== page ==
Beauty & Crime
t’s hard to imagine people getting really excited about a new Suzanne Vega album, even though it’s been six years since the modest, expert Songs in Red and Gray. Vega is unlikely to pull Norah Jones’ hair, nor throw up on Amy Winehouse’s shoes—worse luck. But at least one can expect some number of fans, perhaps no more than a handful these days, to pore over her new songs looking for the ancient sagas hewn into their smooth sides, all the while turning over and pocketing the impertinent bells and whistles of a restless composer beholden to no one but her quiet muse.
Will the obsessive attention pay off? Weeeelll, no. And then again, yes. Suzanne Vega albums, no longer pinned to the sky by sharp, perfectly formed folk ballads like “The Queen and the Soldier” or “Luka,” are tricky beasts, hoarding their secrets and seduction like an aging courtesan.
The press blurb warns of the addition of “cutting edge” beats—read overstuffed—but mercifully nothing too dire mars Vega’s compositions, which remain as condensed and detailed as Victorian miniatures. In their nods to a hazy idea of “contemporary” sound, many of the arrangements sound like innocuous camouflage for Vega’s mordant observations, swathing adult material in the guise of juvenile pop. Vega has always been a songwriter more than a singer, which perhaps is why so many of the songs seem oddly pitched for her voice, requiring repeated leaps into a pale, effete head voice.
Thus: at fourth listen, “Zephyr & Me” turns chrysalis, incubating the unexpected revelation that the simple, almost trite song is really about the little tricks and names we call memory, the detailed tics and spasms that make a place yours and no longer yours. “Frank and Ava,” the putative single, proves to be quite catchy even if Vega’s voice remains resolutely unassuming (she recruits KT Tunstall to give a ghost of punch to the chorus). But much better than the song’s hook is Vega’s casual frankness, rearranging an apocryphal Ava Gardner reference to Frank Sinatra: “On the way to the bidet / Is when the trouble used to start.” And thence to the breezy, Tunstall-enhanced chorus, wherein Vega sings “It’s not enough to be in love” with all the breeziness of a bit of fluff by Hilary Duff. It is deceptive, mystifying—is Vega playing at teen queen, or playing with teen queens?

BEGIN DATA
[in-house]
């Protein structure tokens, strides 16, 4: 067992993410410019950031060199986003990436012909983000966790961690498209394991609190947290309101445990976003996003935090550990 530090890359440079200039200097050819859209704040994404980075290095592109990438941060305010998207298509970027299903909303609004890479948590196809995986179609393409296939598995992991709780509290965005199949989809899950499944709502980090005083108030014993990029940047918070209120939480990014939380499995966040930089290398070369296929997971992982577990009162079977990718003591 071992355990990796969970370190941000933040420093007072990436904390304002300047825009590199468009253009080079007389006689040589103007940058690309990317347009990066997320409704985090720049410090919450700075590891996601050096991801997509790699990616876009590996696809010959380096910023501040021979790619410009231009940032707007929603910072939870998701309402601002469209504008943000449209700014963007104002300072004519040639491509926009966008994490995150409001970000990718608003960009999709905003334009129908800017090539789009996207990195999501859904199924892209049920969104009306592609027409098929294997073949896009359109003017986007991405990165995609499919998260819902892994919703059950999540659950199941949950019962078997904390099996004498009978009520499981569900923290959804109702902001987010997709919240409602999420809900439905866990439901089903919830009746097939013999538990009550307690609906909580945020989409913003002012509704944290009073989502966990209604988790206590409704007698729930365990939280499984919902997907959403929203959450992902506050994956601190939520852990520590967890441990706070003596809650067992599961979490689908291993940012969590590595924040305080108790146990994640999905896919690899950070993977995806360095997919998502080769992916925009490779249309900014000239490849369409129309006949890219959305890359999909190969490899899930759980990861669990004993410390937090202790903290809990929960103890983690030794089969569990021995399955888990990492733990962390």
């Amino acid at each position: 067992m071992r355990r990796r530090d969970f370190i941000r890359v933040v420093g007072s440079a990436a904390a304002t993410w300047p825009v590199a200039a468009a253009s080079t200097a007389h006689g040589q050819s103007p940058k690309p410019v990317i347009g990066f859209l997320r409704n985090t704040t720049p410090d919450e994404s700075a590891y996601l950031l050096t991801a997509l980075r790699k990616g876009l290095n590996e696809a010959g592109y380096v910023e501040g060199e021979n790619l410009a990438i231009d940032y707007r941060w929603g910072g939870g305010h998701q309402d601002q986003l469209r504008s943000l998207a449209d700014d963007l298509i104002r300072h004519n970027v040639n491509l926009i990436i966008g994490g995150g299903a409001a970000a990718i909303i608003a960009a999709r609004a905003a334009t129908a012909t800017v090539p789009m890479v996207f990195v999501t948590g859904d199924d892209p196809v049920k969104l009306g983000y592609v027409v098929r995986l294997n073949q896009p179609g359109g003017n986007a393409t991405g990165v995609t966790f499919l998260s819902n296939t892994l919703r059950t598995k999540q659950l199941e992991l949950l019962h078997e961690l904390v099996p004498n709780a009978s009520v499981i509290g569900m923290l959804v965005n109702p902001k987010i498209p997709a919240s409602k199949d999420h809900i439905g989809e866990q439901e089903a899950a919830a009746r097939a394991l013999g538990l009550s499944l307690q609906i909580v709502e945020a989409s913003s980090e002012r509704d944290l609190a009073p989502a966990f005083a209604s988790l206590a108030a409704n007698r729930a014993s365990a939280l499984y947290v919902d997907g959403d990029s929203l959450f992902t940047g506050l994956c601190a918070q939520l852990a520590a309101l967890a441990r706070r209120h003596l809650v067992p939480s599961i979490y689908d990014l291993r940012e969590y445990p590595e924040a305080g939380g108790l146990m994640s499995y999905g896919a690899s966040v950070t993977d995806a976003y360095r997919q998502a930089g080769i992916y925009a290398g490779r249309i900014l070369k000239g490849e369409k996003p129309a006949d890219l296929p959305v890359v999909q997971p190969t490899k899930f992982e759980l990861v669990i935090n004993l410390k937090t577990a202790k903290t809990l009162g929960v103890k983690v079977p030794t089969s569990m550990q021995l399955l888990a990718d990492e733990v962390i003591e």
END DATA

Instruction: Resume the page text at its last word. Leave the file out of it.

“Edith Wharton’s Figurines,” like much of the album, emerges in carefully turned and balanced sentences, a strange sensation for those of us raised on the mock-pithy fragments of Bono-isms or Interpol. The lyrics immediately sound sententious or worse, particularly when you realize it’s dedicated to Olivia Goldsmith, author of The First Wives Club, and about her death from a plastic surgery procedure: “Her own beauty not enough.” But as with everything else on Beauty & Crime, the first reading shortshrifts the song, with its measured verses, in which Vega draws parallels with Wharton’s characters and remarks, thoughtfully but not angrily, “’Cause in the struggle for survival / Love is never blind.” Vega never repeats verses idly; the final verse substitutes the first person plural for Goldsmith.
One can read the album as an account of Vega’s six-year absence from recording: there are sweetly observed tributes to both her husband and young daughter. But Vega’s last album came out just after September 11th 2001; a dyed-in-the-wool New Yorker, she has taken her time assessing the changed landscape, psychic and tangible, of her hometown. Yet what is most striking about “Angel’s Doorway,” which will become known as her 9/11 song, is its adamant optimism, even while chronicling the psychic price paid by a policeman—a relative of Vega’s—working at the site of the bombing, who must divide his life between what he sees in the day and his home. As always, Vega’s interest is relationships and the human frailty that makes them: “She knows the smell / Of that life he can’t tell / Of the fires and the flesh and confusion.”